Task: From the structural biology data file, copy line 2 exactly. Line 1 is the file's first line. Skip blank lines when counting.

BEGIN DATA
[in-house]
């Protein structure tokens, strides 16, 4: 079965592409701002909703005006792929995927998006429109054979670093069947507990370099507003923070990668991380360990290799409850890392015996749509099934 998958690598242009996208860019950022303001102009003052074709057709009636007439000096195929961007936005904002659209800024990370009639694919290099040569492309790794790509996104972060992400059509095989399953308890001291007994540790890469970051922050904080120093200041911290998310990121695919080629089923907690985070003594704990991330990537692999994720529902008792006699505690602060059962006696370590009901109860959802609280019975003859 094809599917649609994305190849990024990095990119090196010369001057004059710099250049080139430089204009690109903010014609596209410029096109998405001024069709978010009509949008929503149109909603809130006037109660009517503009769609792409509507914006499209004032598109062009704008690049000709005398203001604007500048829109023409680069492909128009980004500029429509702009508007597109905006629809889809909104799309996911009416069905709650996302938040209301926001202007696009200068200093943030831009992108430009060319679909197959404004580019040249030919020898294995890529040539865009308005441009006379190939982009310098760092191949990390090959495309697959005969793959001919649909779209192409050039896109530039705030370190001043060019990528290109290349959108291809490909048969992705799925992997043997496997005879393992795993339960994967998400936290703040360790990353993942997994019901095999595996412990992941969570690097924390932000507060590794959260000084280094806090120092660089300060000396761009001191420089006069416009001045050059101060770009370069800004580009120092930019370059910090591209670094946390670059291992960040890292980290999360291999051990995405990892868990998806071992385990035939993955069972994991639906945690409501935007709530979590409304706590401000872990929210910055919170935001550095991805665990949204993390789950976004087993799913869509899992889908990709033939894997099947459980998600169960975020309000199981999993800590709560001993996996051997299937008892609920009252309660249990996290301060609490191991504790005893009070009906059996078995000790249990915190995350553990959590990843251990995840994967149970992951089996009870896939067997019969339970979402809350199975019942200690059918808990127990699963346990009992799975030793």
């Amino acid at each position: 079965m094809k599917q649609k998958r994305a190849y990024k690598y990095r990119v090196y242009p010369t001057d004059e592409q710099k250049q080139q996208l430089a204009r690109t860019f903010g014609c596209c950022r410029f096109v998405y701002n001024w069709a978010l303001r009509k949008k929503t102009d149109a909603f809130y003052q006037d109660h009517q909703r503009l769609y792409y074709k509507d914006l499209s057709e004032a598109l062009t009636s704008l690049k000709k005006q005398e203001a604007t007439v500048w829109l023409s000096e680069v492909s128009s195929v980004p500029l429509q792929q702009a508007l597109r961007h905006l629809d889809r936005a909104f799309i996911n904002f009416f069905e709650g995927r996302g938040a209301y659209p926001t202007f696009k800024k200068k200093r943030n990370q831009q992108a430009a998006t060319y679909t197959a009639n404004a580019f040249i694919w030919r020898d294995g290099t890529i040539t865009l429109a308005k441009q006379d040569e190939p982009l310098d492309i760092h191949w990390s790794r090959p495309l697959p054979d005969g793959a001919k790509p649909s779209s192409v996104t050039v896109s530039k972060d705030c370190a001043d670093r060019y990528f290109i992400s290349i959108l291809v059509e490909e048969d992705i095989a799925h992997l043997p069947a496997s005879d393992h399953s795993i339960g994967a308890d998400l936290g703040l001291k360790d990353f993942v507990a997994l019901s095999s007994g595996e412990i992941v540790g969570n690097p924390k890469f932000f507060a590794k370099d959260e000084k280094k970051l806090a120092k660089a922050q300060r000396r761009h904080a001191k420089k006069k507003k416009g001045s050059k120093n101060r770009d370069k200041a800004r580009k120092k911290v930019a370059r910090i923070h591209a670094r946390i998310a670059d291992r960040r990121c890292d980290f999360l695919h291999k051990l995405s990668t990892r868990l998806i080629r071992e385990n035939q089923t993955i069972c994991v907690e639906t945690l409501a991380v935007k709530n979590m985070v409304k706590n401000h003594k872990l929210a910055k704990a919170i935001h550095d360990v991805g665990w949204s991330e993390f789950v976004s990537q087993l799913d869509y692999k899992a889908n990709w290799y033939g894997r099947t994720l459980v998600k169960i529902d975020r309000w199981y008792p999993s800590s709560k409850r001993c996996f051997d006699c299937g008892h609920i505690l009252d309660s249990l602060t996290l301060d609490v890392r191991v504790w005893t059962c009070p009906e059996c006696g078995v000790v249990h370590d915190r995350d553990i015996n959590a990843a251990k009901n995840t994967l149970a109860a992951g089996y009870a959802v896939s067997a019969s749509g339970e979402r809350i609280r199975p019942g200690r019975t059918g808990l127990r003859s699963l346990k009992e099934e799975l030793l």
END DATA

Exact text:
């Protein structure tokens, strides 16, 4: 079965592409701002909703005006792929995927998006429109054979670093069947507990370099507003923070990668991380360990290799409850890392015996749509099934 998958690598242009996208860019950022303001102009003052074709057709009636007439000096195929961007936005904002659209800024990370009639694919290099040569492309790794790509996104972060992400059509095989399953308890001291007994540790890469970051922050904080120093200041911290998310990121695919080629089923907690985070003594704990991330990537692999994720529902008792006699505690602060059962006696370590009901109860959802609280019975003859 094809599917649609994305190849990024990095990119090196010369001057004059710099250049080139430089204009690109903010014609596209410029096109998405001024069709978010009509949008929503149109909603809130006037109660009517503009769609792409509507914006499209004032598109062009704008690049000709005398203001604007500048829109023409680069492909128009980004500029429509702009508007597109905006629809889809909104799309996911009416069905709650996302938040209301926001202007696009200068200093943030831009992108430009060319679909197959404004580019040249030919020898294995890529040539865009308005441009006379190939982009310098760092191949990390090959495309697959005969793959001919649909779209192409050039896109530039705030370190001043060019990528290109290349959108291809490909048969992705799925992997043997496997005879393992795993339960994967998400936290703040360790990353993942997994019901095999595996412990992941969570690097924390932000507060590794959260000084280094806090120092660089300060000396761009001191420089006069416009001045050059101060770009370069800004580009120092930019370059910090591209670094946390670059291992960040890292980290999360291999051990995405990892868990998806071992385990035939993955069972994991639906945690409501935007709530979590409304706590401000872990929210910055919170935001550095991805665990949204993390789950976004087993799913869509899992889908990709033939894997099947459980998600169960975020309000199981999993800590709560001993996996051997299937008892609920009252309660249990996290301060609490191991504790005893009070009906059996078995000790249990915190995350553990959590990843251990995840994967149970992951089996009870896939067997019969339970979402809350199975019942200690059918808990127990699963346990009992799975030793």